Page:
18. Robinson, T.P.; Thornton, P.K.; Franceschini, G.; Kruska, R.L.; Chiozza, F.; Notenbaert, A.; Cecchi, G.; Herrero, M.; Fritz, S.; You, L.; et al. Global Livestock Production Systems; Food and Agriculture Organization of the United Nations (FAO): Rome, Italy, 2011. [Google Scholar]
  19. Tóth, G.; Kozlowski, B.; Prieler, S.; Wiberg, D. GAEZ v3.0. Global Agro-Ecological Zones User’s Guide; IIASA (International Institute for Applied Systems Analysis): Lazenburg, Austria, 2012; FAO (Food and Agriculture Organization of the United Nations): Rome, Italy, 2012; p. 74.
  20. FAO. Land Cover Classification System v. 3 (or Land Cover Meta Language): Design Criteria; FAO-GLCN (Global Land Cover Network): Rome, Italy, 2009. [Google Scholar]
  21. Di Gregorio, A.; Jansen, J.M. Land Cover Classification System (LCCS): Classification Concepts and User Manual for Software Version 1.0; Food and Agriculture Organization of the United Nations: Rome, Italy, 2000. [Google Scholar]
  22. Di Gregorio, A. Land Cover Classification System (LCCS): Classification Concepts and User Manual for Software Version 2.0; Food and Agriculture Organization of the United Nations: Rome, Italy, 2005. [Google Scholar]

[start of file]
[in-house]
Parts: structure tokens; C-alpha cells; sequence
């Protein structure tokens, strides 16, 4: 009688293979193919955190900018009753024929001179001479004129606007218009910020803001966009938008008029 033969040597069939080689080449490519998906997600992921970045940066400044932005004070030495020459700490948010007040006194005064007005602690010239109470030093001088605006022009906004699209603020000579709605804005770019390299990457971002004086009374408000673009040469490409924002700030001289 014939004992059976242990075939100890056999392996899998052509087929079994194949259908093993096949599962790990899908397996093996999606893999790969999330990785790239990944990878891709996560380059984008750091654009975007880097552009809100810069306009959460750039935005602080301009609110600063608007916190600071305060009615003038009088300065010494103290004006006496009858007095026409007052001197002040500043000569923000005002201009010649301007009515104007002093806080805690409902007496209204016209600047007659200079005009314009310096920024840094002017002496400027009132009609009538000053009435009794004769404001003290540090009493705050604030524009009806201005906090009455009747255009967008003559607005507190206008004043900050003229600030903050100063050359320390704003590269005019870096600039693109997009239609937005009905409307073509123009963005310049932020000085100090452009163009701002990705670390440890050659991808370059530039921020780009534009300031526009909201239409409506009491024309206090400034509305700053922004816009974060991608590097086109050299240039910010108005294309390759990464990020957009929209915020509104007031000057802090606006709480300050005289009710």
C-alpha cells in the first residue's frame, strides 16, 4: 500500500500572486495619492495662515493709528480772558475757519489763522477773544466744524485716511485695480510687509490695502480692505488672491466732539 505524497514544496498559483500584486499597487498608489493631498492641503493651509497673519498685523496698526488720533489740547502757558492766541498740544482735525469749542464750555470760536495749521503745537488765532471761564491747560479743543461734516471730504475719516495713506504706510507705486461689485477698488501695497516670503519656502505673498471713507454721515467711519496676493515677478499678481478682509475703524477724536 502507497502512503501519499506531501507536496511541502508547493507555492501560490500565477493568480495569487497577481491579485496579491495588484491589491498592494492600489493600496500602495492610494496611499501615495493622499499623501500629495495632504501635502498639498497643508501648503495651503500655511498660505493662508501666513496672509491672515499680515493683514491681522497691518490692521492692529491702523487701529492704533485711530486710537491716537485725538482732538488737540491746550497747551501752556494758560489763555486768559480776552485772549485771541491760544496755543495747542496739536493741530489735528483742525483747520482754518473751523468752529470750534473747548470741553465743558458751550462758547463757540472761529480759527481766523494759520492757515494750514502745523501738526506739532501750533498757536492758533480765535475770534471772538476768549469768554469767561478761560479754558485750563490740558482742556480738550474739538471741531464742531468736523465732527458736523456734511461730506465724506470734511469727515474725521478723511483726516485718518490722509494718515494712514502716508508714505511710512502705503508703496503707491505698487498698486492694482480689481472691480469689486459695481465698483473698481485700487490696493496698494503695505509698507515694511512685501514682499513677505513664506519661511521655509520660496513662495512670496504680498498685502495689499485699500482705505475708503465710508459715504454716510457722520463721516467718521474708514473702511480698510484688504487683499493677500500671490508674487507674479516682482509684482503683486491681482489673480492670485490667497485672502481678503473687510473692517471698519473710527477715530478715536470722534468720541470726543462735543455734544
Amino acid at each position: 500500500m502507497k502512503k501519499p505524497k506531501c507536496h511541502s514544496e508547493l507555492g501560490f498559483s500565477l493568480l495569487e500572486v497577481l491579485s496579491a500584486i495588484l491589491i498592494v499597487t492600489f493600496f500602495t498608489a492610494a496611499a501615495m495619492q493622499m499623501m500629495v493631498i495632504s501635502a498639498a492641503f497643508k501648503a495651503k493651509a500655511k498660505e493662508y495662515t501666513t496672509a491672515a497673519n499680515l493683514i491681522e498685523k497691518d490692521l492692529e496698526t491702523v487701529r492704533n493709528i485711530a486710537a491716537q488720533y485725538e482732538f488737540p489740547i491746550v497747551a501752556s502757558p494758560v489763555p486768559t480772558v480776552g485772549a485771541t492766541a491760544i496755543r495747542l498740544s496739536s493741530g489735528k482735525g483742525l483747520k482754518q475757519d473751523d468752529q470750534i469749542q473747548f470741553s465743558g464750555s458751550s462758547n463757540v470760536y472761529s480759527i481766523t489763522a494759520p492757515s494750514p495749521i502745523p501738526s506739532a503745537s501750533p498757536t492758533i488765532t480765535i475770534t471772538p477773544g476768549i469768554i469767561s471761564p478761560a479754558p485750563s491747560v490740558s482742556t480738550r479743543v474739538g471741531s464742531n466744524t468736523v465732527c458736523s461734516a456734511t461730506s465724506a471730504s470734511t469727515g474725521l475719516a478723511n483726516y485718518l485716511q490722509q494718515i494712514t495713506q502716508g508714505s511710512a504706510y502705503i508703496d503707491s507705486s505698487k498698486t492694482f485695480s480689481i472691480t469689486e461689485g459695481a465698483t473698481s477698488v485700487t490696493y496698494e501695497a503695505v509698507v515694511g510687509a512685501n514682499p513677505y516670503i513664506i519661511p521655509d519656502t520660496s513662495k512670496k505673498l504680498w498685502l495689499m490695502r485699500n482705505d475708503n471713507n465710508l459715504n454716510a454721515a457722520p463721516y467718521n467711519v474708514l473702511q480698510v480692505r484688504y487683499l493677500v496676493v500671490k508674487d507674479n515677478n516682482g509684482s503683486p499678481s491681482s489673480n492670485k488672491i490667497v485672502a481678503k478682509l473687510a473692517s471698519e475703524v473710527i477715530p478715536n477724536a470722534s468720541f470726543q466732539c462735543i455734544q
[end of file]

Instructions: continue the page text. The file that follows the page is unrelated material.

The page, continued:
23. Wint, W.; Robinson, T. Gridded Livestock of the World; FAO: Rome, Italy, 2007; p. 131. [Google Scholar]
  24. You, L.; Wood, S.; Wood-Sichra, U. Generating Plausible Crop Distribution and Performance Maps for Sub-Saharan Africa Using a Spatially Disaggregated Data Fusion and Optimization Approach. Available online: http://ageconsearch.umn.edu/handle/42374 (accessed on 12 April 2016).
  25. Friedl, M.A.; Sulla-Menashe, D.; Tan, B.; Schneider, A.; Ramankutty, N.; Sibley, A.; Huang, X. MODIS Collection 5 global land cover: Algorithm refinements and characterization of new datasets. Remote Sens. Environ. 2010, 114, 168–182. [Google Scholar] [CrossRef]
  26. You, L.; Wood, S.; Sebastian, K. Comparing and synthesizing different global agricultural land datasets for crop allocation modeling. In Proceedings of the 21st Congress ISPRS Archives—Volume XXXVII Part B7, Beijing, China, 3–11 July, 2008.